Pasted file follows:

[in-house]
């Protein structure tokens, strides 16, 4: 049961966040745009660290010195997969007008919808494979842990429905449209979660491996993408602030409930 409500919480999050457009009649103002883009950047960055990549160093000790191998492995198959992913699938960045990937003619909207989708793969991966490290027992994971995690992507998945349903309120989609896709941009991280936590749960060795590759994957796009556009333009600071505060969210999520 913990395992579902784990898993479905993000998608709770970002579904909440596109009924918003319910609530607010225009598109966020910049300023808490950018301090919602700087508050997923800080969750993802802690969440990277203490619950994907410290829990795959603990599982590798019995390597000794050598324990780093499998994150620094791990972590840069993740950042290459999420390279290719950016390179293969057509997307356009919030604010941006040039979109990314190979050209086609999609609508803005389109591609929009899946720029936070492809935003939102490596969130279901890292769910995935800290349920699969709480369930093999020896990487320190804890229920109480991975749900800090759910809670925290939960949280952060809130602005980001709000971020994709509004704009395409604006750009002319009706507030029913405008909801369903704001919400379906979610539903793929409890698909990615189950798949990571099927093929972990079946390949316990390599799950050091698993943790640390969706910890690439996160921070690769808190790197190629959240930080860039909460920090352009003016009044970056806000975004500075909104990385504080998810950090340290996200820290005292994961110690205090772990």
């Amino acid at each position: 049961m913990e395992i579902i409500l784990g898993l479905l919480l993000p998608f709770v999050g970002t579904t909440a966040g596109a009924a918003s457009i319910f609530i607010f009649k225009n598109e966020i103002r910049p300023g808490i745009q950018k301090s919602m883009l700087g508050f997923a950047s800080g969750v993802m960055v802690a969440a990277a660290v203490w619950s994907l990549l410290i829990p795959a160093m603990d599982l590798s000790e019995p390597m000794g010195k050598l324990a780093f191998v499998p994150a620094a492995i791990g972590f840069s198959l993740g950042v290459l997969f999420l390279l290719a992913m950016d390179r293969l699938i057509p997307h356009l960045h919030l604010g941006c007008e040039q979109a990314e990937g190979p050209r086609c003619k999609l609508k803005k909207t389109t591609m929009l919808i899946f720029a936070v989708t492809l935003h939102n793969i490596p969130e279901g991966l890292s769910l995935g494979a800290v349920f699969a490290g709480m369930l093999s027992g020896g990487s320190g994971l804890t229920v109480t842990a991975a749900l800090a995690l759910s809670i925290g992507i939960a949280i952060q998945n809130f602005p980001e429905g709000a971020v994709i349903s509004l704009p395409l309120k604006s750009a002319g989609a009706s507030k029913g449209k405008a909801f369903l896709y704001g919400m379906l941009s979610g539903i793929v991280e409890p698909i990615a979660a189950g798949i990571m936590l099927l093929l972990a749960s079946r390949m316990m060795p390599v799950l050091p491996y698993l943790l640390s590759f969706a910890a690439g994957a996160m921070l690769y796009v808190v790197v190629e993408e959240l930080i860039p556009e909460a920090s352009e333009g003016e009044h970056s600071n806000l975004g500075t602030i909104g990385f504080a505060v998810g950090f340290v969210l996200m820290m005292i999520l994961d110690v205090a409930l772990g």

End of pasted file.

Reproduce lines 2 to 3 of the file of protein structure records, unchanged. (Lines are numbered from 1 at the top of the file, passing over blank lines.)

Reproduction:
């Protein structure tokens, strides 16, 4: 049961966040745009660290010195997969007008919808494979842990429905449209979660491996993408602030409930 409500919480999050457009009649103002883009950047960055990549160093000790191998492995198959992913699938960045990937003619909207989708793969991966490290027992994971995690992507998945349903309120989609896709941009991280936590749960060795590759994957796009556009333009600071505060969210999520 913990395992579902784990898993479905993000998608709770970002579904909440596109009924918003319910609530607010225009598109966020910049300023808490950018301090919602700087508050997923800080969750993802802690969440990277203490619950994907410290829990795959603990599982590798019995390597000794050598324990780093499998994150620094791990972590840069993740950042290459999420390279290719950016390179293969057509997307356009919030604010941006040039979109990314190979050209086609999609609508803005389109591609929009899946720029936070492809935003939102490596969130279901890292769910995935800290349920699969709480369930093999020896990487320190804890229920109480991975749900800090759910809670925290939960949280952060809130602005980001709000971020994709509004704009395409604006750009002319009706507030029913405008909801369903704001919400379906979610539903793929409890698909990615189950798949990571099927093929972990079946390949316990390599799950050091698993943790640390969706910890690439996160921070690769808190790197190629959240930080860039909460920090352009003016009044970056806000975004500075909104990385504080998810950090340290996200820290005292994961110690205090772990």
């Amino acid at each position: 049961m913990e395992i579902i409500l784990g898993l479905l919480l993000p998608f709770v999050g970002t579904t909440a966040g596109a009924a918003s457009i319910f609530i607010f009649k225009n598109e966020i103002r910049p300023g808490i745009q950018k301090s919602m883009l700087g508050f997923a950047s800080g969750v993802m960055v802690a969440a990277a660290v203490w619950s994907l990549l410290i829990p795959a160093m603990d599982l590798s000790e019995p390597m000794g010195k050598l324990a780093f191998v499998p994150a620094a492995i791990g972590f840069s198959l993740g950042v290459l997969f999420l390279l290719a992913m950016d390179r293969l699938i057509p997307h356009l960045h919030l604010g941006c007008e040039q979109a990314e990937g190979p050209r086609c003619k999609l609508k803005k909207t389109t591609m929009l919808i899946f720029a936070v989708t492809l935003h939102n793969i490596p969130e279901g991966l890292s769910l995935g494979a800290v349920f699969a490290g709480m369930l093999s027992g020896g990487s320190g994971l804890t229920v109480t842990a991975a749900l800090a995690l759910s809670i925290g992507i939960a949280i952060q998945n809130f602005p980001e429905g709000a971020v994709i349903s509004l704009p395409l309120k604006s750009a002319g989609a009706s507030k029913g449209k405008a909801f369903l896709y704001g919400m379906l941009s979610g539903i793929v991280e409890p698909i990615a979660a189950g798949i990571m936590l099927l093929l972990a749960s079946r390949m316990m060795p390599v799950l050091p491996y698993l943790l640390s590759f969706a910890a690439g994957a996160m921070l690769y796009v808190v790197v190629e993408e959240l930080i860039p556009e909460a920090s352009e333009g003016e009044h970056s600071n806000l975004g500075t602030i909104g990385f504080a505060v998810g950090f340290v969210l996200m820290m005292i999520l994961d110690v205090a409930l772990g």